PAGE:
Your location: Solar MPPT (Maximum Power Point Tracking) Charge Controller

Solar MPPT Charge Controller and discharge controller

SCM-1220/2420  12V/24V Solar MPPT Charge Controller (Aluminum casing)

solar MPPT charge controller Feature
*12V/24V Solar PV panel input, working current up to 30A
*Use AVR micro-processor to track the MPP, get a higher efficiency than general charger system.
*Designed for kinds of battery type: Lead-Acid, Li-ion, LiFePo4, NIMH and NICD.
*With over-charged and over-discharged warning and cut-off function
*Input and output battery-reversed protection, safe for installation
*Has temperature sensor, auto adjust charging curve according enviromrnt temperature
*With optional I2C or SMBus communication protocol.
*Low power consumed, less than 5mA at stand-by condition.
Note: This family has 200pcs MOQ limitation.

*How does MPPT (Maximum Power Point Tracking) work?

Maximum Power Point Tracking , called MPPT, is electronic tracking - usually digital. The charge controller looks at the output of the panels, and compares it to the battery voltage. It then figures out what is the best power that the panel can put out to charge the battery. It takes this and converts it to best voltage to get maximum AMPS into the battery. (Remember, it is Amps into the battery that counts). Most modern MPPT's are around 93-97% efficient in the conversion. You typically get a 20 to 45% power gain in winter and 10-15% in summer. Actual gain can vary widely depending weather, temperature, battery state of charge, and other factors.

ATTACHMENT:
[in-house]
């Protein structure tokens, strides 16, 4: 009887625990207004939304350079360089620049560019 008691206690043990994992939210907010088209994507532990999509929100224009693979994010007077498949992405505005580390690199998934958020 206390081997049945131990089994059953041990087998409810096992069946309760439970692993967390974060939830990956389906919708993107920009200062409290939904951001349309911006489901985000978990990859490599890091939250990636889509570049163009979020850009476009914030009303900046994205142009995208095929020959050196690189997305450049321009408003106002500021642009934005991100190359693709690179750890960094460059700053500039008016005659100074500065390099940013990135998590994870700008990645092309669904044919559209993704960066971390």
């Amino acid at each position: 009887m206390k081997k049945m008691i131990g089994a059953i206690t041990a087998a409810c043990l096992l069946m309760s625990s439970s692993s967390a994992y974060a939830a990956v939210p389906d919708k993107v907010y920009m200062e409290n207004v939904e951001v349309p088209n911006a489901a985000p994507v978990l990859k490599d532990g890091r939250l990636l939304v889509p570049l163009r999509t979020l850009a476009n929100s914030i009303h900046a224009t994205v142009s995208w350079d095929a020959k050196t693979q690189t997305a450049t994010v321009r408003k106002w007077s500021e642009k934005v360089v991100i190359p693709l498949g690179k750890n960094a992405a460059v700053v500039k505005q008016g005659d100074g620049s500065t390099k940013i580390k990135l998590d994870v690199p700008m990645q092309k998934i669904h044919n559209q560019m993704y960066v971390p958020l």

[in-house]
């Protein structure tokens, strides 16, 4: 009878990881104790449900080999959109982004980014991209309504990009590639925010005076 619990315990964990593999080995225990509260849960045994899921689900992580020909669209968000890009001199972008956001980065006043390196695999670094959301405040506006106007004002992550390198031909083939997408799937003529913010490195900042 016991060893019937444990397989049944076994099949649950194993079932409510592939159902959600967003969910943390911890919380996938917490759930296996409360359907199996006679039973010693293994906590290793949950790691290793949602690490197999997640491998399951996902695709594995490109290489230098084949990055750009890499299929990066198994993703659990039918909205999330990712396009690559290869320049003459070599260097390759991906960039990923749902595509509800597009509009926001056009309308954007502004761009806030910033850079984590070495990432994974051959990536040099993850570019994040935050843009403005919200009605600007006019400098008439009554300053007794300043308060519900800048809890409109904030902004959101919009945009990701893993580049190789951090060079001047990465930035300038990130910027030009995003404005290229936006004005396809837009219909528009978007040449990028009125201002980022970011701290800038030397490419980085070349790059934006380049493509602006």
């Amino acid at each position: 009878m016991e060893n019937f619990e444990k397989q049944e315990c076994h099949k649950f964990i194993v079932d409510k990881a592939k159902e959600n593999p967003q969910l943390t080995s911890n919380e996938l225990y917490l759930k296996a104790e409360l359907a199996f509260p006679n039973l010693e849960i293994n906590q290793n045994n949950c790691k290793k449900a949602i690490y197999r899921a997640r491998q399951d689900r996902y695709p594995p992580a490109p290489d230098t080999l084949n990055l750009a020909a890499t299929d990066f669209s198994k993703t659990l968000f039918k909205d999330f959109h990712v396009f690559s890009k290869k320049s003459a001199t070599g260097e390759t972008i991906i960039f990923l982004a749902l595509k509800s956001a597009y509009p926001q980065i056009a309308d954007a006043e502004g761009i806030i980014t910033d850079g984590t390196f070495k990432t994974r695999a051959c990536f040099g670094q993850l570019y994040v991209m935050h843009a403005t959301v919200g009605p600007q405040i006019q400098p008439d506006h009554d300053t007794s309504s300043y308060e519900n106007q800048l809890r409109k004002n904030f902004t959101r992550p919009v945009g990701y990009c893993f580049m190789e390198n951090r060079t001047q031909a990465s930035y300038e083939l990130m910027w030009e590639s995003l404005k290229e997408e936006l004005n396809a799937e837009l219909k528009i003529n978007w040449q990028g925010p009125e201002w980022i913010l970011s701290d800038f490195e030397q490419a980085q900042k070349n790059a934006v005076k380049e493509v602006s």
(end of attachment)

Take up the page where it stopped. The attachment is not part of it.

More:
Please refering above curve, you can understand how the MPPT get more effieincy. Classical charger works at point "Q" in the U-I curve, MPPT charger works at "P" point. The output power at "Q" point is only 50% of "P" power.
MPPT's are most effective under these conditions:Winter, and/or cloudy or hazy days - when the extra power is needed the most.
1.Cold weather - solar panels work better at cold temperatures, but without a MPPT you are losing most of that. Cold weather is most likely in winter - the time when sun hours are low and you need the power to recharge batteries the most.
2.Low battery charge - the lower the state of charge in your battery, the more current a MPPT puts into them - another time when the extra power is needed the most. You can have both of these conditions at the same time.
3.Long wire runs - If you are charging a 12 volt battery, and your panels are 100 feet away, the voltage drop and power loss can be considerable unless you use very large wire. That can be very expensive. But if you have four 12 volt panels wired in series for 48 volts, the power loss is much less, and the controller will convert that high voltage to 12 volts at the battery. That also means that if you have a high voltage panel setup feeding the controller, you can use much smaller wire.


*What's the basic circuits for general MPPT charge function?

There are many kinds of circuits can achieve MPPT charge function, but the basic power topology of all these circuits can be
concluded as three types: "Buck Convert", "Boost Convert" and "Buck-Boost Convert". For cost and others reason, Buck topology
circuits is more popular than the other two convert.